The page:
March 5, 2024

Maximizing Resource Efficiency: The Role of Vapor Recovery Units

Vapor recovery units (VRUs) play a critical role in controlling volatile organic compound (VOC) emissions from petroleum transport, storage and dispensing operations. As environmental regulations tighten to curb air pollution, VRU technology has evolved considerably to help various industries meet stringent emission standards. This article discusses the importance of VRUs, how they work and recent technological advancements.

What are Vapor Recovery Units?

A vapor recovery unit is a device that captures hydrocarbon vapors that would otherwise escape during the loading and unloading of gasoline or other volatile petroleum products. The two main types of VRUs are stage I and stage II.

Stage I VRUs are used during the transfer of gasoline from tanker trucks to large underground storage tanks at gas stations and other fueling facilities. They capture gasoline vapors that would normally be released during the filling process and direct them back into the tanker truck or facility underground storage tank.

Stage II VRUs are installed at the nozzle of gasoline pumps and work to capture vapors during vehicle refueling. They prevent gasoline fumes from escaping into the air when customers fill up their cars or other motor vehicles at the pump. The captured vapors are routed back underground or to a vapor holder for containment.

Importance of Vapor Recovery

Controlling VOC emissions from gasoline dispensing and storage is critical due to their impact on air quality and public health. Gasoline contains numerous volatile organic compounds such as benzene, toluene and xylene that contribute to smog formation when released into the atmosphere. Exposure to VOCs can cause short and long-term health issues like respiratory irritation and some are known carcinogens.

According to the United States Environmental Protection Agency, in 2017 mobile sources like motor vehicles emitted over 41 percent of total national VOC emissions. Stage I and II vapor recovery systems play an important role in curbing these emissions by containing up to 95 percent of gasoline vapors during fueling and transport operations. This significantly helps improve local air quality and reduce health risks, especially in urban areas.

How VRU Systems Work

Typically, stage I and II VRU systems work on the principle of maintaining a continuous vacuum in the vapor collection lines using liquid seals and fans or blowers. During fuel transfer, this vacuum helps suck hydrocarbon vapors from the storage tank or vehicle fuel tank into the vapor collection lines.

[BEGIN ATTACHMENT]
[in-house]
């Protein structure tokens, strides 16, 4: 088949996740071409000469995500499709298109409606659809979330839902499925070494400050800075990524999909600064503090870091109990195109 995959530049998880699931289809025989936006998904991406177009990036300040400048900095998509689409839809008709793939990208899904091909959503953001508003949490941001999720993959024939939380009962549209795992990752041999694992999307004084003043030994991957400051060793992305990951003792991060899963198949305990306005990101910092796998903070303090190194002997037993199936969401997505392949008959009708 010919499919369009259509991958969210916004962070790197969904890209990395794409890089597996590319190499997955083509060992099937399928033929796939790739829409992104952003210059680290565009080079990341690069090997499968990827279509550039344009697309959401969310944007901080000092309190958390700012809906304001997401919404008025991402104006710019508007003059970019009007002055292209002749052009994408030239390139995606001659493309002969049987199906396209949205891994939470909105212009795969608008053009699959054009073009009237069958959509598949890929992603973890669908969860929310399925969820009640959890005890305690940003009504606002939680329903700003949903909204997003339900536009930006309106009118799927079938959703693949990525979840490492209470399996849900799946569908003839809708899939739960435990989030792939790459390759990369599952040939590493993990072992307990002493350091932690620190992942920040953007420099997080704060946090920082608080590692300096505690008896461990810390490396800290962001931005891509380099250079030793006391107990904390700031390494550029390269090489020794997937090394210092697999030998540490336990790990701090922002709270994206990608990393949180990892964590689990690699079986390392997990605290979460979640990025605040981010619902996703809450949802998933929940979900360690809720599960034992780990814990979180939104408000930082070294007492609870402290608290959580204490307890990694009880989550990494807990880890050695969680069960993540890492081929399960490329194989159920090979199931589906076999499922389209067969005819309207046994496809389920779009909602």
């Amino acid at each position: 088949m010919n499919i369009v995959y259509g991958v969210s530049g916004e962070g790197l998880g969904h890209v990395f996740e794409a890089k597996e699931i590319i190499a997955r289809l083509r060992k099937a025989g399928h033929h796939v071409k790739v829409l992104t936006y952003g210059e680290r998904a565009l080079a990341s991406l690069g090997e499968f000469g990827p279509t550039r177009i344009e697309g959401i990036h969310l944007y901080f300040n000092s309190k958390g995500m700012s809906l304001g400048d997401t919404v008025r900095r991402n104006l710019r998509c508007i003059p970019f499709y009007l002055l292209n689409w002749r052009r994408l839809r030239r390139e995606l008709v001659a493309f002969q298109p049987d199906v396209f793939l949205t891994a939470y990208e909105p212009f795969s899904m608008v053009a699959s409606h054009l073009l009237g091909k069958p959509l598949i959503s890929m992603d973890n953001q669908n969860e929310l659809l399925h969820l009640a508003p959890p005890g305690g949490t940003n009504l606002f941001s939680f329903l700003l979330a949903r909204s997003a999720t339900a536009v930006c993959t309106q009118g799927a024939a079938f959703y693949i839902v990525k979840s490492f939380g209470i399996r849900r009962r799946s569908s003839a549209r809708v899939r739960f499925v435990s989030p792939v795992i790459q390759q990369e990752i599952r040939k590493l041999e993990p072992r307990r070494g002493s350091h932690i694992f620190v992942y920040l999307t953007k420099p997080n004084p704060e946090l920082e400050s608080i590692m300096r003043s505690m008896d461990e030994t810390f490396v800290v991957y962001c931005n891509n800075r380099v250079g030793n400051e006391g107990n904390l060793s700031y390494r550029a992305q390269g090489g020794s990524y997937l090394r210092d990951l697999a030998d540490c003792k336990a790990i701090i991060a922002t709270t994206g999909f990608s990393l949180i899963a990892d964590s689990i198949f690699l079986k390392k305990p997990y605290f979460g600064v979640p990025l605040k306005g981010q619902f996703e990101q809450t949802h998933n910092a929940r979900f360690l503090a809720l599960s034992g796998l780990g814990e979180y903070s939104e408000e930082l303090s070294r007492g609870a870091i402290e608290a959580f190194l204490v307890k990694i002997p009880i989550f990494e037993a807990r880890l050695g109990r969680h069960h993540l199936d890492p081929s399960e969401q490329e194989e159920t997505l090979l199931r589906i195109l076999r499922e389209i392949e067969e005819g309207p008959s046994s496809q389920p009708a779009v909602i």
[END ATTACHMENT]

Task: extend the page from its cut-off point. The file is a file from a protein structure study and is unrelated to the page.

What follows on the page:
In stage I VRUs, a blower motor produces suction to pull vapors from the storage tank through a poppeted fill pipe or drop tube. Simultaneously, another dedicated line returns the captured vapors back to the tanker for containment. Some advanced stage I VRUs also feature vapor-liquid separators to prevent liquid gasoline from damaging components.

Stage II VRUs installed at the nozzle provide dual paths – one to deliver liquid gasoline to vehicles and another that captures vapors rising from the vehicle fuel tank during refueling. Rotary vane vacuum assist pumps or centrifugal blowers maintain vacuum pressure in the vapor lines to efficiently collect emissions. The collected vapors are then piped underground or to a vapor processor for storage.

Regulatory Compliance and New Technologies

To comply with increasingly more stringent emission standards, Vapor Recovery Units technology continues to evolve. Newer system designs help enhance vapor capture efficiency and facilitate leak detection. Advanced stage I and II VRUs feature automated leak detection capabilities, leak-proof dry-breaks and spill containment in case of drive-aways.

Continued technological progress is needed as various regions impose even lower hydrocarbon emission limits. For example, California requires gasoline dispensing facilities to achieve less than 10 mg/L of emissions. New VRU designs incorporate sensors, leak-tight equipment and automated controls to consistently maintain negative pressure below 10 inches of water column for optimal vapor containment.

Some advanced VRU models also integrate vapor-liquid separation and processing technologies like adsorption, absorption and condensation systems. These help clean and further condition captured vapors before sending them to storage holding tanks. This processing aids compliance with stringent emission standards of less than 15 mg/L total hydrocarbons.

Remote monitoring technologies allow real-time oversight of VRU performance via digital dashboards. Facilities can troubleshoot issues quickly to avoid violation downtime. Integrated smart leak detection aids compliance by pinpointing faulty components like hoses, joints or pumps for timely maintenance or replacement.

*Note:
1.      Source: Coherent Market Insights, Public sources, Desk research
2.      We have leveraged AI tools to mine information and compile it